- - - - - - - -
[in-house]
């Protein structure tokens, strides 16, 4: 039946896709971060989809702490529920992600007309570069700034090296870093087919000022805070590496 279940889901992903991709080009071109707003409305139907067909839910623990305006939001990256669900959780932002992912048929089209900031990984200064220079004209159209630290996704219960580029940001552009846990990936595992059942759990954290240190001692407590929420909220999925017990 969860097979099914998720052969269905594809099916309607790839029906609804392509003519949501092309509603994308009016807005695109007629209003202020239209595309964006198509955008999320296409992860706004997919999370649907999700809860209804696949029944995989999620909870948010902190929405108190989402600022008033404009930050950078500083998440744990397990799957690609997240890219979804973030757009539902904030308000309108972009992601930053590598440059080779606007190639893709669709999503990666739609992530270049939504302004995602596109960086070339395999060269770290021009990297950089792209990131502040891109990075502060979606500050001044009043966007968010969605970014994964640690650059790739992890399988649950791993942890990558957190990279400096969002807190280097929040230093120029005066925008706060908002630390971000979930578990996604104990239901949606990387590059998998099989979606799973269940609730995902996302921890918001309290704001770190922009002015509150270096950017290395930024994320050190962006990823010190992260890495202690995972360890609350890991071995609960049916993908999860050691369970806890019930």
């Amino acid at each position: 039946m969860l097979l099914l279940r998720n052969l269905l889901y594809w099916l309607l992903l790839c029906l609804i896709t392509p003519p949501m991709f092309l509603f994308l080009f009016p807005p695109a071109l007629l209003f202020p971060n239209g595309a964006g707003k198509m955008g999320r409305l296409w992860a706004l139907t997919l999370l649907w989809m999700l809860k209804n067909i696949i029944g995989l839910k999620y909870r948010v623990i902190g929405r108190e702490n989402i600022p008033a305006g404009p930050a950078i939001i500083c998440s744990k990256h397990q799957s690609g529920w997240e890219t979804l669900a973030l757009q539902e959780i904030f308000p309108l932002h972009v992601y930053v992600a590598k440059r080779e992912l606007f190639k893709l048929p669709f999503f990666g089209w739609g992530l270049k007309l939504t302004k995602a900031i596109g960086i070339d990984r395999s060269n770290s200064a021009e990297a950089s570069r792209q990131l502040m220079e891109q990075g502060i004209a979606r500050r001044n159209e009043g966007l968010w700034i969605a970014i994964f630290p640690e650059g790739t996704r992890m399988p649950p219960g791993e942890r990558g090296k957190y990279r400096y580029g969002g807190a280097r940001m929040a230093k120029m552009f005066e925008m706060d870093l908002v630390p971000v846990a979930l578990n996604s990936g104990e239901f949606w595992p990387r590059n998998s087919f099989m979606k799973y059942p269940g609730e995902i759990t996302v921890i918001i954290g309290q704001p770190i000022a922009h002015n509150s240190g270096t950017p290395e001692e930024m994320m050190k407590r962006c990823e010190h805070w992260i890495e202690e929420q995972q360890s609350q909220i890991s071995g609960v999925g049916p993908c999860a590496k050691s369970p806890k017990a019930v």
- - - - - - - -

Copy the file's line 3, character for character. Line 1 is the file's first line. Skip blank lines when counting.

């Amino acid at each position: 039946m969860l097979l099914l279940r998720n052969l269905l889901y594809w099916l309607l992903l790839c029906l609804i896709t392509p003519p949501m991709f092309l509603f994308l080009f009016p807005p695109a071109l007629l209003f202020p971060n239209g595309a964006g707003k198509m955008g999320r409305l296409w992860a706004l139907t997919l999370l649907w989809m999700l809860k209804n067909i696949i029944g995989l839910k999620y909870r948010v623990i902190g929405r108190e702490n989402i600022p008033a305006g404009p930050a950078i939001i500083c998440s744990k990256h397990q799957s690609g529920w997240e890219t979804l669900a973030l757009q539902e959780i904030f308000p309108l932002h972009v992601y930053v992600a590598k440059r080779e992912l606007f190639k893709l048929p669709f999503f990666g089209w739609g992530l270049k007309l939504t302004k995602a900031i596109g960086i070339d990984r395999s060269n770290s200064a021009e990297a950089s570069r792209q990131l502040m220079e891109q990075g502060i004209a979606r500050r001044n159209e009043g966007l968010w700034i969605a970014i994964f630290p640690e650059g790739t996704r992890m399988p649950p219960g791993e942890r990558g090296k957190y990279r400096y580029g969002g807190a280097r940001m929040a230093k120029m552009f005066e925008m706060d870093l908002v630390p971000v846990a979930l578990n996604s990936g104990e239901f949606w595992p990387r590059n998998s087919f099989m979606k799973y059942p269940g609730e995902i759990t996302v921890i918001i954290g309290q704001p770190i000022a922009h002015n509150s240190g270096t950017p290395e001692e930024m994320m050190k407590r962006c990823e010190h805070w992260i890495e202690e929420q995972q360890s609350q909220i890991s071995g609960v999925g049916p993908c999860a590496k050691s369970p806890k017990a019930v």